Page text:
Growing Pains

When I was in high school Alvin Toffler published a book entitled Future Shock. In it he described a condition that resulted from too much change too fast. The fact is, the amount of and acceleration in the rate of change has continued to grow in the fifty years since Toffler did his study. Future shock has become more and more acute.

Ray Kurzweil studied the rate of change in his book The Singularity is Near. It turns out that no matter which dimension of technological change you measure they all are growing at an exponential rate. If you plot an exponential curve you discover that it goes up at an ever increasing rate until it reaches the point where it spikes to infinity.

Unless something constrains it from continuing to grow at that rate. Like for instance the laws of physics. Or, in the case of social and economic change, the ability of human beings to adapt to change. For millennia the fundamental rate of change that people had to deal with was measured in centuries for the most part.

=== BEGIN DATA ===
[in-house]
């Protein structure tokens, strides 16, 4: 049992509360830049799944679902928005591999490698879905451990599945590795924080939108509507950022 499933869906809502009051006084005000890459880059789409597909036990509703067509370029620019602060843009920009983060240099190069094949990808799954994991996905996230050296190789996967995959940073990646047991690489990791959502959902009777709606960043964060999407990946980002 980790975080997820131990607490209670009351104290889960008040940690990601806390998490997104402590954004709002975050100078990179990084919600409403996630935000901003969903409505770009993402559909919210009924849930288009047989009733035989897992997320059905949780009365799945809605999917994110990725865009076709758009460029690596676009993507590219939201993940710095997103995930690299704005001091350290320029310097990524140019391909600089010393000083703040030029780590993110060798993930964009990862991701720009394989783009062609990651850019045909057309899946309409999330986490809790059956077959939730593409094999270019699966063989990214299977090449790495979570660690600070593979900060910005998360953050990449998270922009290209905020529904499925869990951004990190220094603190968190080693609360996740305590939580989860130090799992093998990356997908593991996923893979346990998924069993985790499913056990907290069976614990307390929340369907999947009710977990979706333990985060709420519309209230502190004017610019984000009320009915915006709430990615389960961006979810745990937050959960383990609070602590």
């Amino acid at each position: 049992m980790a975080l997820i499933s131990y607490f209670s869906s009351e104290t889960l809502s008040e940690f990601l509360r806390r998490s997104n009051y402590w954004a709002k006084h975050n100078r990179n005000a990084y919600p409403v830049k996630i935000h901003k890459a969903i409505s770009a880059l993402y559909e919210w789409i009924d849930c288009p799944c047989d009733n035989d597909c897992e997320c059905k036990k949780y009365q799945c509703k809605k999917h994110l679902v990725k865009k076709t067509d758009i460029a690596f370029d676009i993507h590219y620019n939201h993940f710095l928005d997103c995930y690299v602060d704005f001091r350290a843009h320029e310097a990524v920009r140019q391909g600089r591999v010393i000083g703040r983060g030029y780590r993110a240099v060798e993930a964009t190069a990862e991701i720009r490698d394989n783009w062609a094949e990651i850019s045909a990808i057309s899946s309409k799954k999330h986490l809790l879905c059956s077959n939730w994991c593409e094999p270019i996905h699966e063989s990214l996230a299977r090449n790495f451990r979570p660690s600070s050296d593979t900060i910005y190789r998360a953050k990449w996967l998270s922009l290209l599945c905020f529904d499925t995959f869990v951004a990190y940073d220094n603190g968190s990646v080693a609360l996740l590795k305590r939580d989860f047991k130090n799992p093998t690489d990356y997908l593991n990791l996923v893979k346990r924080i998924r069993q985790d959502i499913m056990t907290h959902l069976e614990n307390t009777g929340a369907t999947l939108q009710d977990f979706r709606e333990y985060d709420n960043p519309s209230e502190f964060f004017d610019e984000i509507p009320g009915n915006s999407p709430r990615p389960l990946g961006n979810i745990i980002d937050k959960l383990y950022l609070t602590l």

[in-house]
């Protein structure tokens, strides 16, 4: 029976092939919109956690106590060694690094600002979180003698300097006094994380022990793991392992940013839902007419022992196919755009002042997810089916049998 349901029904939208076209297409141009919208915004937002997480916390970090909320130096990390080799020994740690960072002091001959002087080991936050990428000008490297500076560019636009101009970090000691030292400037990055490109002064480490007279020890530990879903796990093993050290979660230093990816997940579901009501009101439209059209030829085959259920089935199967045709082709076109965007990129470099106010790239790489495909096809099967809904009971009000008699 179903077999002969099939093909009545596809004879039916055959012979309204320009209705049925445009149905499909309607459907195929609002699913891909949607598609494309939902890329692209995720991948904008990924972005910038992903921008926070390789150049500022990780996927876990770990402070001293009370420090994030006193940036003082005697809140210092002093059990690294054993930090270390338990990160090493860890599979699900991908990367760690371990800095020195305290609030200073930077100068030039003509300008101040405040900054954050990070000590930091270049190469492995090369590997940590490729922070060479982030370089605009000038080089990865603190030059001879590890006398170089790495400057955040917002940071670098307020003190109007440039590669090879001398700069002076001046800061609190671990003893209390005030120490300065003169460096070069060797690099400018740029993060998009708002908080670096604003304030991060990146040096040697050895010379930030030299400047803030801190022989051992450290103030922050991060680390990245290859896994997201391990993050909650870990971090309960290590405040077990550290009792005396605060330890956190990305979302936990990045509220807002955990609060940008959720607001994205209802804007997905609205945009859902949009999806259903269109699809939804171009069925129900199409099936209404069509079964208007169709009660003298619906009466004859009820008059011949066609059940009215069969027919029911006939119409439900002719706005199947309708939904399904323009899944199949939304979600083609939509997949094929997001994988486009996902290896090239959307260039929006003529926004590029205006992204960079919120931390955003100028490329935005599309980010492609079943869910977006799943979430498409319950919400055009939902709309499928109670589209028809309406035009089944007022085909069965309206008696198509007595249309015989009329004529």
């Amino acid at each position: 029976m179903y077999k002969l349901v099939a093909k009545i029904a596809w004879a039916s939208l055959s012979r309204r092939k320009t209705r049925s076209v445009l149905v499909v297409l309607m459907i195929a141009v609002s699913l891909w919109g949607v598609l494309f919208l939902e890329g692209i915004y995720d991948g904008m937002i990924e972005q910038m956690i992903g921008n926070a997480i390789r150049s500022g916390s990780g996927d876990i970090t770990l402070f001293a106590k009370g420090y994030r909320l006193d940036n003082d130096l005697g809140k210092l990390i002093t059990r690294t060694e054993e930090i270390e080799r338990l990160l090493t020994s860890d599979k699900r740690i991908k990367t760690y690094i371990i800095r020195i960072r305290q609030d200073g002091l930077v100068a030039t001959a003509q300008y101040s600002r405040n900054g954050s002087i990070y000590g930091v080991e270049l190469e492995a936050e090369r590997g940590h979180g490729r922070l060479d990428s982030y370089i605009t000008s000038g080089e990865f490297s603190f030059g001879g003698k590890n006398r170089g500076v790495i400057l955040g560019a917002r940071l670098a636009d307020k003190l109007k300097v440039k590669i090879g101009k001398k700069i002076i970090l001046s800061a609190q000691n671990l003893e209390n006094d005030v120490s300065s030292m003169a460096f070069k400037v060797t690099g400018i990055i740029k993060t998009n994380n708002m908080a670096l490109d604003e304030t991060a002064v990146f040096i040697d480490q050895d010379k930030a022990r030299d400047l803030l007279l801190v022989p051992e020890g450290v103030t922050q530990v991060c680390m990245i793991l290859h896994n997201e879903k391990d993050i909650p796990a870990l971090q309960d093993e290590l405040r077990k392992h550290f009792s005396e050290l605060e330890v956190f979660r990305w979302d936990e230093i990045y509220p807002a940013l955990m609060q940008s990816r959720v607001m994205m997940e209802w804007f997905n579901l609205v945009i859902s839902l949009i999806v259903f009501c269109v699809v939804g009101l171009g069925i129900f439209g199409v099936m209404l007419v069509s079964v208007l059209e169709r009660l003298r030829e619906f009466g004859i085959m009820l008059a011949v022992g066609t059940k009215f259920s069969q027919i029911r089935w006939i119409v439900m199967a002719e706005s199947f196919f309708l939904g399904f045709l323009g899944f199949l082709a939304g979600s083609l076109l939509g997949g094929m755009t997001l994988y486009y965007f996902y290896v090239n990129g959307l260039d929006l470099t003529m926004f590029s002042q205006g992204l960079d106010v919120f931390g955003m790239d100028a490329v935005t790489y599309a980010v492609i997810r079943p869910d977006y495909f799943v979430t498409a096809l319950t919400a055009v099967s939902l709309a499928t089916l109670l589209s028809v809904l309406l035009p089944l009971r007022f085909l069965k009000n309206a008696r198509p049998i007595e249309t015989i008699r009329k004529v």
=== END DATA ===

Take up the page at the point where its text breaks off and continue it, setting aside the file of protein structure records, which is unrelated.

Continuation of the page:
And the number of things that were changing was few at any one time. You had one or two innovators per generation. Today we have thousands of innovators in any given field of endeavor. Add to that instant access to all that technical knowledge on the internet and we’re in for a hell of a roller coaster ride.

We went from an industrial based economy, to a service based economy, and most recently to an information based economy. We have enough resources that everyone in the world could live like royalty but instead we are at the mercy of the one percent that have concentrated control of 99 percent of the wealth. Things look grim.

Except for one saving fact. This minority can only get away with what we let them get away with. We have to take an active role in electing representatives and senators that will put our interests first. We have to work together to become the change that we want to see.

Sweet dreams, don’t forget to tell the ones you love that you love them, and most important of all, be kind.